IHOPE asserts that humans are a part of the Earth system and are now agents in planetary change.
IHOPE offers frameworks that can be used to integrate perspectives, theories, tools and knowledge from a variety of disciplines spanning the full spectrum of social and biophysical sciences and the humanities.
While an overarching goal is to produce a rich understanding of the dialectical relationships between environmental and human processes over the past millennia, IHOPE recognizes that a major challenge for reaching the goal is forging a ‘workable´ terminology that can be accepted by scholars of all disciplines.
A Three-Fold approach
- Historical ecology integrates the historical study of the Earth´s biophysical system with the history of human life in all its aspects. Humans experience their environment as a mutually dependent physical and cognitive reality.
This holistic perspective thus requires the integration of research from the biophysical sciences, social sciences, and the humanities; this necessitates the use of diverse data, such as documents, archeology, and environmental information about past climate and other Earth processes.
Unifying objects of study are landscapes, which may be studied at different spatial scales and across time while retaining abundant evidence of human activities.
Environmental history utilizes a dynamic view of human interaction with the environment from the deep past to the present, encompassing the entire globe. The approach recognizes that nature is more than a cultural construct, and addresses impacts of humans on this physical reality as well as the environmental consequences of socioeconomic activity resulting from increasing population, more effective technology and changing patterns of production and consumption.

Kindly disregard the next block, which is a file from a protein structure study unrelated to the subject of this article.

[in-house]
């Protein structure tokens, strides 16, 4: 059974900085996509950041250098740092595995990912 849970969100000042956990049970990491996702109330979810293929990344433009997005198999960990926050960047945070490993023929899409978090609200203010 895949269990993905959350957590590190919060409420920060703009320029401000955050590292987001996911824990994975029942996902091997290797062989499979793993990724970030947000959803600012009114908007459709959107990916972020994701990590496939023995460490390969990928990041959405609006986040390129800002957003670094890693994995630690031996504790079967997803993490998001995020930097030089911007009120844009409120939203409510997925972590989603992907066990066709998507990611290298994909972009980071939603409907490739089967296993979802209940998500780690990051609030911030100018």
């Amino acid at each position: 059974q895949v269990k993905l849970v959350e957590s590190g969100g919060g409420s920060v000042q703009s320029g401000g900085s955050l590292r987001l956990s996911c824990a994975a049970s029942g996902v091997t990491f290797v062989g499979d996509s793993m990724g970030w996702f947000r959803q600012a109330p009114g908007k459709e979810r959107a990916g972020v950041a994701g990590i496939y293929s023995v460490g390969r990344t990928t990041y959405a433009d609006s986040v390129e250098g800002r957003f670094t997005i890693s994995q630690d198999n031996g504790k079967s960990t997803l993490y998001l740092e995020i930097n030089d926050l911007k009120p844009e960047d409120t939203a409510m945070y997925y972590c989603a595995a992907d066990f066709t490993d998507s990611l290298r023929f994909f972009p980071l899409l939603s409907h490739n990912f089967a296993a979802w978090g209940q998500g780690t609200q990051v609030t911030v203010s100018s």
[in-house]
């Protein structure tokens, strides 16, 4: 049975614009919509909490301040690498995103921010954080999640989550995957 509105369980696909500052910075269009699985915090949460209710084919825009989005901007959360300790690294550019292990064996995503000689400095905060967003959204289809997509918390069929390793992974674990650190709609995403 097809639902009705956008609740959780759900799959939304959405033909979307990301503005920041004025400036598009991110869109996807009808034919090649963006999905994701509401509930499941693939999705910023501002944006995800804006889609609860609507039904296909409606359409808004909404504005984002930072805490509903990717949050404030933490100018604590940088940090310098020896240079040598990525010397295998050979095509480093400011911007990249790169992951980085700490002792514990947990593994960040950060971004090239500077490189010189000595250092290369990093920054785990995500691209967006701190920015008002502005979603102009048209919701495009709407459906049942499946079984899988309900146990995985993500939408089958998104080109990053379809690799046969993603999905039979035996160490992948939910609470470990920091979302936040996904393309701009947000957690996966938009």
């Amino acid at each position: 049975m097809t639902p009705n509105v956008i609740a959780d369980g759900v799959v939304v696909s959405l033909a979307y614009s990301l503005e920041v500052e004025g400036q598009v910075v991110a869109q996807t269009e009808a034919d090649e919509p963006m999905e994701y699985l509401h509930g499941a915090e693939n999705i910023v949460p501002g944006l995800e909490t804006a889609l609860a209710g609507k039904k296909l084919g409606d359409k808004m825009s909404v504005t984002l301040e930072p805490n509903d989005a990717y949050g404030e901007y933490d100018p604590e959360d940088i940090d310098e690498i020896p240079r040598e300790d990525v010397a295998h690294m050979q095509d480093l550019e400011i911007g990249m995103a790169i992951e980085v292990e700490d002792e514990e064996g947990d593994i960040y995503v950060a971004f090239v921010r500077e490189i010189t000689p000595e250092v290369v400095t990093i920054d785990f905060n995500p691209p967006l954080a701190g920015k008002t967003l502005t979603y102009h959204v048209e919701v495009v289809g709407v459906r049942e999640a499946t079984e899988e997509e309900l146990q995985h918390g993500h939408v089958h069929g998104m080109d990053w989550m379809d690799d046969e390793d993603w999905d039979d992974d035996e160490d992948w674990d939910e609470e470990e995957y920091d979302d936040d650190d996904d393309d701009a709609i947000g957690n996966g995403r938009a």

Environmental history maps aspects of the transformation of basic human physical need for food, shelter, mobility, water and materials into industrial agriculture and metropolitan landscapes. Environmental history explores how we think about nature — the way our attitudes, beliefs and values influence our interaction with nature shaped, as they are, by our myths, legends, ideology, aesthetics, religion and science.
- Future Studies works with scenarios and predictions for the future. Thus knowledge about the path dependency and initial conditions of complex systems can be obtained from the study of these systems' past. Insights from historical ecology and environmental history can therefore be utilized when modeling future trajectories.
There are still significant barriers to overcome. To improve the effective construction and use of scenarios, a more realistic approach must be made to linking historical social science data to models. To broaden the realism, creativity, and legitimacy of scenarios, historic and contemporary human activities, as studied in their respective disciplines, must be built into the model. Finally, the empirical data of historical ecologists and environmental historians must be valued equally with the system mapping skills of the modeling community.